Business Standard

Carbon credit prices tumble, to fall more

Rajesh Bhayani  |  Mumbai 

The has again dived, on prospects of supply increasing. Prices have fallen by more than 20 per cent in six weeks and are at a four-month low.

There are two sets of reasons. Credits from HFC-23 (fluoroform, a potent greenhouse gas) projects will go up, as the suspension on such projects has been lifted. Also, many power plants have been shifting from coal to much cheaper gas, which is passing through a glut, leading to lower demand for purchasing such credits.

(CER, also called carbon credits) prices are trading only a little above the current financial year’s low, seen in July. They’re down nearly 20 per cent from the recent high of ¤14.07 in October.

Some months earlier, the United Nations’ Forum for Climate Change’s (UNFCC’s) Clean Development Mechanism had suspended carbon credits generated by HFC-23 projects, which had led to a rise in prices. However, many companies in and had sold such credits at ¤9-10 each.

Lobbying by these buyers met with success and CDM approved the credits generated by such projects. The decision came last weekend and CER prices on the European climate exchange fell further in the beginning of the week, reaching a level which is the lowest in the past four months.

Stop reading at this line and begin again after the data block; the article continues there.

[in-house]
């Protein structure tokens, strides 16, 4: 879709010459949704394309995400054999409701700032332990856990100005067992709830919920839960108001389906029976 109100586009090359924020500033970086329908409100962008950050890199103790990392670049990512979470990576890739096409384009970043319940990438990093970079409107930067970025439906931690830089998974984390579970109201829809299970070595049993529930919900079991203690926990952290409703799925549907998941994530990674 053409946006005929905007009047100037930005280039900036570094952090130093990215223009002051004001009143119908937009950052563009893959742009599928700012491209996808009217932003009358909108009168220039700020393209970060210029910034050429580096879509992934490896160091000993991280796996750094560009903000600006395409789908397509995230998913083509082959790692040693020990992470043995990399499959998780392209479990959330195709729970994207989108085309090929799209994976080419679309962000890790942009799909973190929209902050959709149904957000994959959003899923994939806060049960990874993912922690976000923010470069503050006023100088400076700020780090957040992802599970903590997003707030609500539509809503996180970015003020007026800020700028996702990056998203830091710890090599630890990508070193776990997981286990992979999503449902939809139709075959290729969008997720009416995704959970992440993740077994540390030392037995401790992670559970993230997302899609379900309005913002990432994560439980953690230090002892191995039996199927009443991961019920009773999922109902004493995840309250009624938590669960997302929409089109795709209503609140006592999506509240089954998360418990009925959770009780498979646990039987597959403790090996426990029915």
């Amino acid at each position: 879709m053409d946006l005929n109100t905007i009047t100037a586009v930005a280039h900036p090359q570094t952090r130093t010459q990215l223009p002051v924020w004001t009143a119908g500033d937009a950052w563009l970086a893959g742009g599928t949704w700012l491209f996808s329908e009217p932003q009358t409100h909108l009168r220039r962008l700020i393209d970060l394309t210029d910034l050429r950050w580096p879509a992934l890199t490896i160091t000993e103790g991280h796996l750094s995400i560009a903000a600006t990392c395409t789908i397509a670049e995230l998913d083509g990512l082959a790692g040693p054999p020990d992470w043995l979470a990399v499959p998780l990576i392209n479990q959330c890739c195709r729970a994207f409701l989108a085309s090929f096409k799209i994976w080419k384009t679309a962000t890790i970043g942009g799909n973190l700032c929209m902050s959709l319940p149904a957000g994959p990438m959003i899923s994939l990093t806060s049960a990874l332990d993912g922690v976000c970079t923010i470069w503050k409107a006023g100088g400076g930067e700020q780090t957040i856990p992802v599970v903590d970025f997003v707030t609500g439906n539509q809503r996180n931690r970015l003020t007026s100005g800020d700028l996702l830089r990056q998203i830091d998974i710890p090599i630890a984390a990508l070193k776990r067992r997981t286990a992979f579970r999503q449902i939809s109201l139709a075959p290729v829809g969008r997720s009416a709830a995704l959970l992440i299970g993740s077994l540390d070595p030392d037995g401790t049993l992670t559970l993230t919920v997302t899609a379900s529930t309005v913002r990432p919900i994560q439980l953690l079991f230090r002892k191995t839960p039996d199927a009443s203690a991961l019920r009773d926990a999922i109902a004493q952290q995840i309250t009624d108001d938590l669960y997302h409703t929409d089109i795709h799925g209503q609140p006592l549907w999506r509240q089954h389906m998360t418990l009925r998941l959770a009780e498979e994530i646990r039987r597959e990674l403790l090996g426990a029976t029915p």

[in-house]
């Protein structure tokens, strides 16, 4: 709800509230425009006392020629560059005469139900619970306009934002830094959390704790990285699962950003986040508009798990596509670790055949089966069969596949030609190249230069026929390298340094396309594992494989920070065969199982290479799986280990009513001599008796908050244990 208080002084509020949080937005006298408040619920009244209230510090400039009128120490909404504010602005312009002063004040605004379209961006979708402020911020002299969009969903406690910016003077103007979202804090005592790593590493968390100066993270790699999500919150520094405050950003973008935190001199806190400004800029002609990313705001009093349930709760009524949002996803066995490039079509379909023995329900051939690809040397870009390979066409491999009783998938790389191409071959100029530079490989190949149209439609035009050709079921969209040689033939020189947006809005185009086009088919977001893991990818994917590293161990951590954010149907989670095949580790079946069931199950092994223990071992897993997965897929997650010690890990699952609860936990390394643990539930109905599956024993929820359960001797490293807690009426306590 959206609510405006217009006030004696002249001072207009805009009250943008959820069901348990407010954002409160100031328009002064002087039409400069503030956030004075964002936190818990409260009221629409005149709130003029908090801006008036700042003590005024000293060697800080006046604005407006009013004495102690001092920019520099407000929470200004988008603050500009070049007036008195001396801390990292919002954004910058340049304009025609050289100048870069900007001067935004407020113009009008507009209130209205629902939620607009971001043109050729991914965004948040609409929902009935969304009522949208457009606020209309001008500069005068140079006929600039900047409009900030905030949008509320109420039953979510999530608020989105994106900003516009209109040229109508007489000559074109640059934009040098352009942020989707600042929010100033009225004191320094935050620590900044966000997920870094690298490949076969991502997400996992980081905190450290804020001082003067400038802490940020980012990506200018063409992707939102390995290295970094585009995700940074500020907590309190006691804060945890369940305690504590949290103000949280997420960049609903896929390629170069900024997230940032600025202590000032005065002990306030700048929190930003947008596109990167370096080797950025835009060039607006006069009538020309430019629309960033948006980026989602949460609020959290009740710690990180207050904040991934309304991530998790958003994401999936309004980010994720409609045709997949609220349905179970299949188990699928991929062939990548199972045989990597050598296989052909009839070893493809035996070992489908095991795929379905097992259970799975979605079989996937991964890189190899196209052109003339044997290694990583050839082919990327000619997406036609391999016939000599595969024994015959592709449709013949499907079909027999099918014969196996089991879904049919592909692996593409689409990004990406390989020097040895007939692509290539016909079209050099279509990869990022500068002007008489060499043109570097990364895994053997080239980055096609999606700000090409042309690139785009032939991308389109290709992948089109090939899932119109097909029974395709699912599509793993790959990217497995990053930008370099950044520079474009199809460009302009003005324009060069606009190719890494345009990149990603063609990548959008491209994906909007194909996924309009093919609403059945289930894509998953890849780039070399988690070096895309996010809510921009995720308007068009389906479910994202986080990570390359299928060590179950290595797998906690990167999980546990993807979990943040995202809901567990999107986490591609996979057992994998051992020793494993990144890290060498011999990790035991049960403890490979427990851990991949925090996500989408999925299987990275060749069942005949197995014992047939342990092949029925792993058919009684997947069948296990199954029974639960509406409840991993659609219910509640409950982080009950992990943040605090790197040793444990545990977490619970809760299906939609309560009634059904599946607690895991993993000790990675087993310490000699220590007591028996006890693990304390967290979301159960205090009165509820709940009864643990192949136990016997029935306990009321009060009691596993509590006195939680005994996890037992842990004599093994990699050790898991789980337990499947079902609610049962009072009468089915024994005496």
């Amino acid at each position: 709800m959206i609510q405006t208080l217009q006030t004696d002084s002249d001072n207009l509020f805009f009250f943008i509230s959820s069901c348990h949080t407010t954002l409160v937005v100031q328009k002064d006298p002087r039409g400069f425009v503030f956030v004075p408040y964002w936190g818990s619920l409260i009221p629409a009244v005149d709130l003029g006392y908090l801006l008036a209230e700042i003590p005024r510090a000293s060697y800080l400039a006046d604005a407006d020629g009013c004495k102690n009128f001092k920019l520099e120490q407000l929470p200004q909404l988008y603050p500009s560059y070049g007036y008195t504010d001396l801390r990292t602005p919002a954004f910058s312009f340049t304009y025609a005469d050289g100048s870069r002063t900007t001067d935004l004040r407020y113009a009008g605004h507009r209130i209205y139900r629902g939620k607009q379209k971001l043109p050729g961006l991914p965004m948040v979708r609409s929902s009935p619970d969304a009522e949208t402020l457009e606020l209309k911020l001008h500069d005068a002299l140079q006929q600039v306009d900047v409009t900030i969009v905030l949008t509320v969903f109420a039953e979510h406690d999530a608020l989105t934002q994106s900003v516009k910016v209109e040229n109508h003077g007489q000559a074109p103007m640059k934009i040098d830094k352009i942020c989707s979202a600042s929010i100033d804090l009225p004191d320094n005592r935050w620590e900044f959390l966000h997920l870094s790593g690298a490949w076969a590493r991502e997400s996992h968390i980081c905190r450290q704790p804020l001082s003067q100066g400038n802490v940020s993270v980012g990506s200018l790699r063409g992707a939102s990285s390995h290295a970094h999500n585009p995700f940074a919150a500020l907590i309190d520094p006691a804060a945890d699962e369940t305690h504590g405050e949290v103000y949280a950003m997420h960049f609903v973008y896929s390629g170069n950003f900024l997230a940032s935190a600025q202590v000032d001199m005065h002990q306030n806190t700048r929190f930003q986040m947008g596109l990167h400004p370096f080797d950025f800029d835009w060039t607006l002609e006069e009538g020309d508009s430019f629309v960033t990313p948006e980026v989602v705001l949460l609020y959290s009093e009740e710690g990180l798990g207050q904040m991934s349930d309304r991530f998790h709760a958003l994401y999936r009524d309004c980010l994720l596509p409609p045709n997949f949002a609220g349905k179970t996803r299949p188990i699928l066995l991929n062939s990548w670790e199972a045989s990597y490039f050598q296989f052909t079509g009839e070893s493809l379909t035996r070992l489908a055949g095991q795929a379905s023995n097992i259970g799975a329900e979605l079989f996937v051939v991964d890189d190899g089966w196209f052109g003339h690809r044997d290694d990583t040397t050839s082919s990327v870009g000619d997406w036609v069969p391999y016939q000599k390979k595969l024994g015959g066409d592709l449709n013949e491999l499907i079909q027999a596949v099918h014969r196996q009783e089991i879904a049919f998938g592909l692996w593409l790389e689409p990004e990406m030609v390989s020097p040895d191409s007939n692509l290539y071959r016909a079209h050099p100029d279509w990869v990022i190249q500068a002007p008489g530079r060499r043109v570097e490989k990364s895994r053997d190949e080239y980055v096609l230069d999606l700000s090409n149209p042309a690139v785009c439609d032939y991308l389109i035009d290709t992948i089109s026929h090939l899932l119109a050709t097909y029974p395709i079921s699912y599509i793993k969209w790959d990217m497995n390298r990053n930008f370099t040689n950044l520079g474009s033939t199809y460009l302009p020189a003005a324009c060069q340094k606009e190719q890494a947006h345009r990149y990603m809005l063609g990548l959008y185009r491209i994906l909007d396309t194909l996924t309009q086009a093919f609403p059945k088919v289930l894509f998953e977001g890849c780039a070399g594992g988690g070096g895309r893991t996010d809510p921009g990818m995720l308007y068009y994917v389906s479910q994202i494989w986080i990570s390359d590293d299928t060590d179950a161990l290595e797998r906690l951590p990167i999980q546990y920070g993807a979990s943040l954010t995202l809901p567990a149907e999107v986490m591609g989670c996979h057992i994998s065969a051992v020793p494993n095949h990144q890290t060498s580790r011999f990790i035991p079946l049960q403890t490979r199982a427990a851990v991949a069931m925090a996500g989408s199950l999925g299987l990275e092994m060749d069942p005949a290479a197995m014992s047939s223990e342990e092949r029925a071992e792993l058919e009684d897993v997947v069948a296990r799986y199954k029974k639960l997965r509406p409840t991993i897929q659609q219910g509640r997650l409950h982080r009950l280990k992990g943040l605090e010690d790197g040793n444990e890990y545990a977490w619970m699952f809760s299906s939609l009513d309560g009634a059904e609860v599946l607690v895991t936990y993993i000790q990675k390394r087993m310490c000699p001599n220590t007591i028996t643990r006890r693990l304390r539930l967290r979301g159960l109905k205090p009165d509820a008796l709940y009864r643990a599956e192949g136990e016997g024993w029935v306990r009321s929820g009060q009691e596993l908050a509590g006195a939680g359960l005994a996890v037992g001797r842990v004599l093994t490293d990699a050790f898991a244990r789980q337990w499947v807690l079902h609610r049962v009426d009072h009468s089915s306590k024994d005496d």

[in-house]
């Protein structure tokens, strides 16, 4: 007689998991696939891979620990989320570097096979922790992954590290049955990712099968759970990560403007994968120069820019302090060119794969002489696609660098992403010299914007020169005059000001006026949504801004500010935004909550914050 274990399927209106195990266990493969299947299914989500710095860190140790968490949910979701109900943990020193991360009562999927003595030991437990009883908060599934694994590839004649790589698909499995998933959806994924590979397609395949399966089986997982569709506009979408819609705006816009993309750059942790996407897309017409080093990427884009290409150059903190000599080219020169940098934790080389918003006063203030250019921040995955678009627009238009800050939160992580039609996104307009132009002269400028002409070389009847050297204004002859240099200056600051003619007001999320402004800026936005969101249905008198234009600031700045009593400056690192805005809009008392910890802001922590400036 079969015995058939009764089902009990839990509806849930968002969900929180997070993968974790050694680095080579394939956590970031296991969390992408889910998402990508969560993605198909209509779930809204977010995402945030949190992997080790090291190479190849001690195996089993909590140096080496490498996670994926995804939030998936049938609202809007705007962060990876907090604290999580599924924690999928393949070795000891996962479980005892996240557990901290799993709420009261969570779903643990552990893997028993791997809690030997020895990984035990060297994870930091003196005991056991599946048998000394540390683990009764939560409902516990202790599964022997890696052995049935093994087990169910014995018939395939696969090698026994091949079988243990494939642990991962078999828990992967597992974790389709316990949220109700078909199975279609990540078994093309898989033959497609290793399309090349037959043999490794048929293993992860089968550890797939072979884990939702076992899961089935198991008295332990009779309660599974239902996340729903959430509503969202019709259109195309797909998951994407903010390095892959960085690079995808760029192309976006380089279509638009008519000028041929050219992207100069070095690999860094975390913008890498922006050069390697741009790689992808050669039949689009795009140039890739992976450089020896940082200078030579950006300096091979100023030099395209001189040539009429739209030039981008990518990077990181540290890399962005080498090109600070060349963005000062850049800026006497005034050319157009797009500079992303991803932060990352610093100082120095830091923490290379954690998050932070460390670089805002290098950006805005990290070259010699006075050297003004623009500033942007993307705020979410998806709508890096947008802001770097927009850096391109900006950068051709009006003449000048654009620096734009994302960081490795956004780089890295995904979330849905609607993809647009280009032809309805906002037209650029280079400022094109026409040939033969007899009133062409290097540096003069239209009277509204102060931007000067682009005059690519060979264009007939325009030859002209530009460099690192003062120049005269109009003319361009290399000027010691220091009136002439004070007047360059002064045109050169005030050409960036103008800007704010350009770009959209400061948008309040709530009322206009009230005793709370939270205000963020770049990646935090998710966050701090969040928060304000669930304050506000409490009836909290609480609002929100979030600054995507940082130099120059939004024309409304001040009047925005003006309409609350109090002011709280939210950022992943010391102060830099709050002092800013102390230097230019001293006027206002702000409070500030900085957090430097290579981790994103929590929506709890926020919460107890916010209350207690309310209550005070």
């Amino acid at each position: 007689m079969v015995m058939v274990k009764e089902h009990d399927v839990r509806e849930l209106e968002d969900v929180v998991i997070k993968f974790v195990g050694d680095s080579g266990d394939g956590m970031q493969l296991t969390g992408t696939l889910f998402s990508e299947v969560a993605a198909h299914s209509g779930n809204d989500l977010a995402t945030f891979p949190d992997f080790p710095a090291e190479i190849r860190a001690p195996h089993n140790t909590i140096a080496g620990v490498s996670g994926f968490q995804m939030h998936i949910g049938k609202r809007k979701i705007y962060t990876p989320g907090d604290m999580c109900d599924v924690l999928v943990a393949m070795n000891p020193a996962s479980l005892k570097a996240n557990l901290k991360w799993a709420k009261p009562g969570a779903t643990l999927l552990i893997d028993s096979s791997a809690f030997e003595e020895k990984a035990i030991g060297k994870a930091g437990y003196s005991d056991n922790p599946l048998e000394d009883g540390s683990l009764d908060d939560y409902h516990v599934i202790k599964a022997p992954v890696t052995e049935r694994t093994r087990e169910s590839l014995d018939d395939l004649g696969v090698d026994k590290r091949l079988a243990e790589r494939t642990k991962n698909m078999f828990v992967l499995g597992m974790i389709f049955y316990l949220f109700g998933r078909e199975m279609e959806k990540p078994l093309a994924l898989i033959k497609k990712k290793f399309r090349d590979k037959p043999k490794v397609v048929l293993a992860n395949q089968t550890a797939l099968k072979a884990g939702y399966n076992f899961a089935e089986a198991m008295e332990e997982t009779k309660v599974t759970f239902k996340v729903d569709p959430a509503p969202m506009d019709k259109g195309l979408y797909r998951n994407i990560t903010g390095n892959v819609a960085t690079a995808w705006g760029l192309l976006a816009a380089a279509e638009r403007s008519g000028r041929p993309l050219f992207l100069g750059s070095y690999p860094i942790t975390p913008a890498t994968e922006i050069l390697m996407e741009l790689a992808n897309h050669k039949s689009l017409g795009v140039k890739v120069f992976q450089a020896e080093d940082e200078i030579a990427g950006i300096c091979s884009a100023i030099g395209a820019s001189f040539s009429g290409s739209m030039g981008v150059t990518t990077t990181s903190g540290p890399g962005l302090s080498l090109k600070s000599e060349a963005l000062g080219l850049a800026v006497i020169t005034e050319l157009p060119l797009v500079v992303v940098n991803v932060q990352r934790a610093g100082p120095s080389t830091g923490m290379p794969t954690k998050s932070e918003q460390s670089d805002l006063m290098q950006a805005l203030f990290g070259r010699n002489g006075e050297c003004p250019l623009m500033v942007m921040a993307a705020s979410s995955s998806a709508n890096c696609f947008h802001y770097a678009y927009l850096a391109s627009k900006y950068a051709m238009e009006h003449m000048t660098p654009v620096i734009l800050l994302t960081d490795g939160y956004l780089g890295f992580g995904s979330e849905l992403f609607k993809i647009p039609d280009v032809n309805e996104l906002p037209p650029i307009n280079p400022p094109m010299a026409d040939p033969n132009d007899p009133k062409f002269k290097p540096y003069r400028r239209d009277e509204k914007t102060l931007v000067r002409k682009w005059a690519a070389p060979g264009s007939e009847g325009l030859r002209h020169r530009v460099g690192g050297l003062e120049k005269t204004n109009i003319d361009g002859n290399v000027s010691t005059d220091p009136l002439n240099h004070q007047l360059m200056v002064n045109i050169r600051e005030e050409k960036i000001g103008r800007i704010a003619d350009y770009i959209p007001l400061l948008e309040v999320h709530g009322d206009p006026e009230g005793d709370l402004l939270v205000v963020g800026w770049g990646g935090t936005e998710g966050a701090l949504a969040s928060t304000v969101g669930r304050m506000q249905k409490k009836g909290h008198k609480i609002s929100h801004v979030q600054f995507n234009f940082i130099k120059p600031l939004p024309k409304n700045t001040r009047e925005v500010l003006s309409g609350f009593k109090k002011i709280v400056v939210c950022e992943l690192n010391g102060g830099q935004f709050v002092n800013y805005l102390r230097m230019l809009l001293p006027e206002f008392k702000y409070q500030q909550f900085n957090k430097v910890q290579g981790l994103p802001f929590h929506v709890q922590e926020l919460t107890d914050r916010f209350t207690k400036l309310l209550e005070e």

“The CDM executive board’s decision to lift the suspension on the issuance of carbon credits to HFC-23 projects might have come as good news for the project developers, but it will have its repercussion on the pricing economics of carbon credits. The move is likely to press down the prices of the credits due to the enhanced supply,” said Anmol Singh Jaggi, Director, Gensol Consultants.

Jaggi says the has turned bearish. He says, “The move was largely unexpected, owing to which the prices of the credits had shot up in the recent past. Now that these credits will be added to the market’s breadth, one can safely expect carbon prices to tumble further, a fact that is likely to hurt investors’ confidence. All hopes now hinge on the outcome of the Cancun climate talks. Only a positive result can lift up the battered sentiment in the carbon market.”

Prices were falling in recent weeks also because there was lower demand for such credits from power plants.

According to Platts, the leading information provider on energy, “Coal prices have been rising and gas prices remained subdued for long. This was also bearish for carbon prices, since higher coal values incentivise power generators with the ability to change fuels to switch to burning gas, which is less carbon-intensive, reducing their carbon-purchasing needs.”

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Carbon credit prices tumble, to fall more